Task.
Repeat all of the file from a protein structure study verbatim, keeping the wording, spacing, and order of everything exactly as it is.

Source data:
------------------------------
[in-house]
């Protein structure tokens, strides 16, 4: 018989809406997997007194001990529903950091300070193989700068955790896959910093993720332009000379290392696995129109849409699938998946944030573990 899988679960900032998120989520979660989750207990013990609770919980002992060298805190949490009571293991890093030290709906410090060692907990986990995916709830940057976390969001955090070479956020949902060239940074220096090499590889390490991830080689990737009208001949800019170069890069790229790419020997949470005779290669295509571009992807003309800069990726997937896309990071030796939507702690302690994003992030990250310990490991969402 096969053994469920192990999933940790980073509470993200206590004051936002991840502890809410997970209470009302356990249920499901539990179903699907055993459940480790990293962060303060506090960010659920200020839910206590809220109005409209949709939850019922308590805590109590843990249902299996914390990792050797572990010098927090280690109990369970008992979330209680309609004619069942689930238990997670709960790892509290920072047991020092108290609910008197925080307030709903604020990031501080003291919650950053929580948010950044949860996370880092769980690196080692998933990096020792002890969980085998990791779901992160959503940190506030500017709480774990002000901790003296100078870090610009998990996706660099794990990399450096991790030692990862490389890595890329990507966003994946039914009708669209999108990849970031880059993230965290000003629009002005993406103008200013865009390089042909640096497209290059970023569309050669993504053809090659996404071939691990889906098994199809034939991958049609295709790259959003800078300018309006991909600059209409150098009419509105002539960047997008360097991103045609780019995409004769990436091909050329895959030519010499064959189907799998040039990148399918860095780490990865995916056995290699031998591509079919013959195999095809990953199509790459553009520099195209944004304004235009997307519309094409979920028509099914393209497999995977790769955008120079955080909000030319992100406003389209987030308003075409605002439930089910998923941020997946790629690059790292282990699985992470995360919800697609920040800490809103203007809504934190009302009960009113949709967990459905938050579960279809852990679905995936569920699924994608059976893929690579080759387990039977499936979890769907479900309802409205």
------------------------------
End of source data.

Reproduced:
[in-house]
């Protein structure tokens, strides 16, 4: 018989809406997997007194001990529903950091300070193989700068955790896959910093993720332009000379290392696995129109849409699938998946944030573990 899988679960900032998120989520979660989750207990013990609770919980002992060298805190949490009571293991890093030290709906410090060692907990986990995916709830940057976390969001955090070479956020949902060239940074220096090499590889390490991830080689990737009208001949800019170069890069790229790419020997949470005779290669295509571009992807003309800069990726997937896309990071030796939507702690302690994003992030990250310990490991969402 096969053994469920192990999933940790980073509470993200206590004051936002991840502890809410997970209470009302356990249920499901539990179903699907055993459940480790990293962060303060506090960010659920200020839910206590809220109005409209949709939850019922308590805590109590843990249902299996914390990792050797572990010098927090280690109990369970008992979330209680309609004619069942689930238990997670709960790892509290920072047991020092108290609910008197925080307030709903604020990031501080003291919650950053929580948010950044949860996370880092769980690196080692998933990096020792002890969980085998990791779901992160959503940190506030500017709480774990002000901790003296100078870090610009998990996706660099794990990399450096991790030692990862490389890595890329990507966003994946039914009708669209999108990849970031880059993230965290000003629009002005993406103008200013865009390089042909640096497209290059970023569309050669993504053809090659996404071939691990889906098994199809034939991958049609295709790259959003800078300018309006991909600059209409150098009419509105002539960047997008360097991103045609780019995409004769990436091909050329895959030519010499064959189907799998040039990148399918860095780490990865995916056995290699031998591509079919013959195999095809990953199509790459553009520099195209944004304004235009997307519309094409979920028509099914393209497999995977790769955008120079955080909000030319992100406003389209987030308003075409605002439930089910998923941020997946790629690059790292282990699985992470995360919800697609920040800490809103203007809504934190009302009960009113949709967990459905938050579960279809852990679905995936569920699924994608059976893929690579080759387990039977499936979890769907479900309802409205």